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Sale prices in the prime Central London property market continue to decline on an annual basis; however, figures remain stable on a quarterly and monthly basis, with a recorded improvement in exchanges and transaction volumes in April 2019, according to the recent prime London sales index from real estate firm Knight Frank.

Market prices fell by 0.3 per cent monthly and were down 0.8 per cent quarter on quarter, with an annual drop of 5 per cent since April last year, according to the index.

The prime outer London index also revealed that the monthly values remained unchanged, with a decline of 0.2 per cent on a quarterly basis and 4.3 per cent compared to property prices in April 2018.

MT Finance – MPU

Increase in exchanges

Improvements in prime London property sales were also evidenced by an increase in the number of exchanges above £2 million, which rose by 1 per cent in the year to April, compared to the previous 12-month period.

All price brackets were down 9 per cent, which underlines how pent-up demand in higher-value markets is being released to a greater extent, following stamp duty-related price adjustments, according to Knight Frank.

Moreover, transaction volumes across all price brackets saw a rise in higher-value areas of London as well. In the Central London neighbourhood, exchanges increased by 7 per cent in the year to April, while North London was up 17 per cent.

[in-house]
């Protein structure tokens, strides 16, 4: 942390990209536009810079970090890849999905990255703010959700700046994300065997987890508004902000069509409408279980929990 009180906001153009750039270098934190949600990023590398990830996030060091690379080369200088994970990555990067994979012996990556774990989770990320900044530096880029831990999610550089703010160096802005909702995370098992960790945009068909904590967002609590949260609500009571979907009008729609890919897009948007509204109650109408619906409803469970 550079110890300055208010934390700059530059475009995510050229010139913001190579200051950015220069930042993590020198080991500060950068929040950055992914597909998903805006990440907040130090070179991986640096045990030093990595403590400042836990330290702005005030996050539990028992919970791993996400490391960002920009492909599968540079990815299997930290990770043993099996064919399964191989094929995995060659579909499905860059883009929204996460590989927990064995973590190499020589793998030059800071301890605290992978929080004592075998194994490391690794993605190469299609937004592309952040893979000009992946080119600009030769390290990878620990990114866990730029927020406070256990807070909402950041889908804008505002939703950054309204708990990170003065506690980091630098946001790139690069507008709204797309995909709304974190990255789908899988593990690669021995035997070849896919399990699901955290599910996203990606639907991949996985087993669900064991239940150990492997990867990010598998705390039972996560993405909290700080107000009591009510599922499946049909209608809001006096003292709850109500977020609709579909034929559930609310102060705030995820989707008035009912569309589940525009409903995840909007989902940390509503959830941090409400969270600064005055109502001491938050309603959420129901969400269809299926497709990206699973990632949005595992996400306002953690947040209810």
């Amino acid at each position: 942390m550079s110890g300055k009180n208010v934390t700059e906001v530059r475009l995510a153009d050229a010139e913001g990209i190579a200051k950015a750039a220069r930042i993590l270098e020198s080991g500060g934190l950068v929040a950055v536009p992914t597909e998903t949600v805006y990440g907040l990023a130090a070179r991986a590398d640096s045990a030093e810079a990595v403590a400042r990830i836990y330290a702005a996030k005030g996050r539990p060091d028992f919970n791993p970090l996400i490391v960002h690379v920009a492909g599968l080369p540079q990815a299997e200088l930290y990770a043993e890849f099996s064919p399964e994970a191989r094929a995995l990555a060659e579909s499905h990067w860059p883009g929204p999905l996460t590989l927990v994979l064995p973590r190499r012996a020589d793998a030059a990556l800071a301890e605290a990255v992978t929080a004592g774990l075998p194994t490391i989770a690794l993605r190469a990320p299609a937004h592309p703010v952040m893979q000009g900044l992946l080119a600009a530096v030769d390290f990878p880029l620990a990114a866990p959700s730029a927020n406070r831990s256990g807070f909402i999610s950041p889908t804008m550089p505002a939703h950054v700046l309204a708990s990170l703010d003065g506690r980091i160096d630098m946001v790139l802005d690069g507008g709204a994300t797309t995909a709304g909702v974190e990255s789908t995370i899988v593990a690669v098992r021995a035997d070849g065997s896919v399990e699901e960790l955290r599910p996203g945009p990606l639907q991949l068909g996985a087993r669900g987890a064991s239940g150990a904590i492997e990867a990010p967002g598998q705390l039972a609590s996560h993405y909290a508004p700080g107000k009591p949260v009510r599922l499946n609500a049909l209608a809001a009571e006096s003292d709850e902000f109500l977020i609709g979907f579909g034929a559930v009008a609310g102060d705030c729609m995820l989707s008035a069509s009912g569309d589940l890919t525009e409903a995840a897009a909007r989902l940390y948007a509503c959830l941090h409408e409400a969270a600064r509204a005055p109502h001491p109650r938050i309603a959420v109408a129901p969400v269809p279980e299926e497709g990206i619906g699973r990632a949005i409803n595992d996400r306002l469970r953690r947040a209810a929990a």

Improvement in viewings and offers

The number of viewings for properties worth more than £2 million rose by 3 per cent in the first quarter of 2019, compared to the same period last year, according to Knight Frank.

Further improvements were also found in the number of offers made by buyers, which rose by more than a quarter, since the start of 2018. Over the same period, the value of new properties listed for sale was down over a third, which highlights the relatively advantageous position for active vendors, the prime London sales index shows.

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Pia Subramaniam
Pia provides Property Notify readers with her insights into the UK property market, through her reporting on the social impact of various housing policies. She also specialises in covering the relationship between immigration and housing, as well as investigating loopholes in the market and concerns voiced by landlords and tenants.

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